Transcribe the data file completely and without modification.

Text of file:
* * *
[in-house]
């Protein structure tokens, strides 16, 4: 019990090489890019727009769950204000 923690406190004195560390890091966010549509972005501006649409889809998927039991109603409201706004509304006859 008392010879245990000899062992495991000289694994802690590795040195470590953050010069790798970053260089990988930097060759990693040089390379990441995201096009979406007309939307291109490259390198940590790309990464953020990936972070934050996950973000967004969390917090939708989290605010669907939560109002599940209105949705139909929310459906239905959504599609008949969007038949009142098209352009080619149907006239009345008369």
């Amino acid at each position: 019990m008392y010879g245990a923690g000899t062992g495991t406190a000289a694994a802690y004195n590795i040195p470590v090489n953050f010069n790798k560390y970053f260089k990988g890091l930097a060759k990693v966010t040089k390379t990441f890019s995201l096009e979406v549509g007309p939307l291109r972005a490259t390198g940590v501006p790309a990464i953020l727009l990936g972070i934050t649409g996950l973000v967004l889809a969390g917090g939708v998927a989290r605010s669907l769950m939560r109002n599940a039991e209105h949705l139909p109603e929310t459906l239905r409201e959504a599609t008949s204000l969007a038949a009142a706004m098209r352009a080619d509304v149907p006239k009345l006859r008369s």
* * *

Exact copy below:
[in-house]
């Protein structure tokens, strides 16, 4: 019990090489890019727009769950204000 923690406190004195560390890091966010549509972005501006649409889809998927039991109603409201706004509304006859 008392010879245990000899062992495991000289694994802690590795040195470590953050010069790798970053260089990988930097060759990693040089390379990441995201096009979406007309939307291109490259390198940590790309990464953020990936972070934050996950973000967004969390917090939708989290605010669907939560109002599940209105949705139909929310459906239905959504599609008949969007038949009142098209352009080619149907006239009345008369």
């Amino acid at each position: 019990m008392y010879g245990a923690g000899t062992g495991t406190a000289a694994a802690y004195n590795i040195p470590v090489n953050f010069n790798k560390y970053f260089k990988g890091l930097a060759k990693v966010t040089k390379t990441f890019s995201l096009e979406v549509g007309p939307l291109r972005a490259t390198g940590v501006p790309a990464i953020l727009l990936g972070i934050t649409g996950l973000v967004l889809a969390g917090g939708v998927a989290r605010s669907l769950m939560r109002n599940a039991e209105h949705l139909p109603e929310t459906l239905r409201e959504a599609t008949s204000l969007a038949a009142a706004m098209r352009a080619d509304v149907p006239k009345l006859r008369s």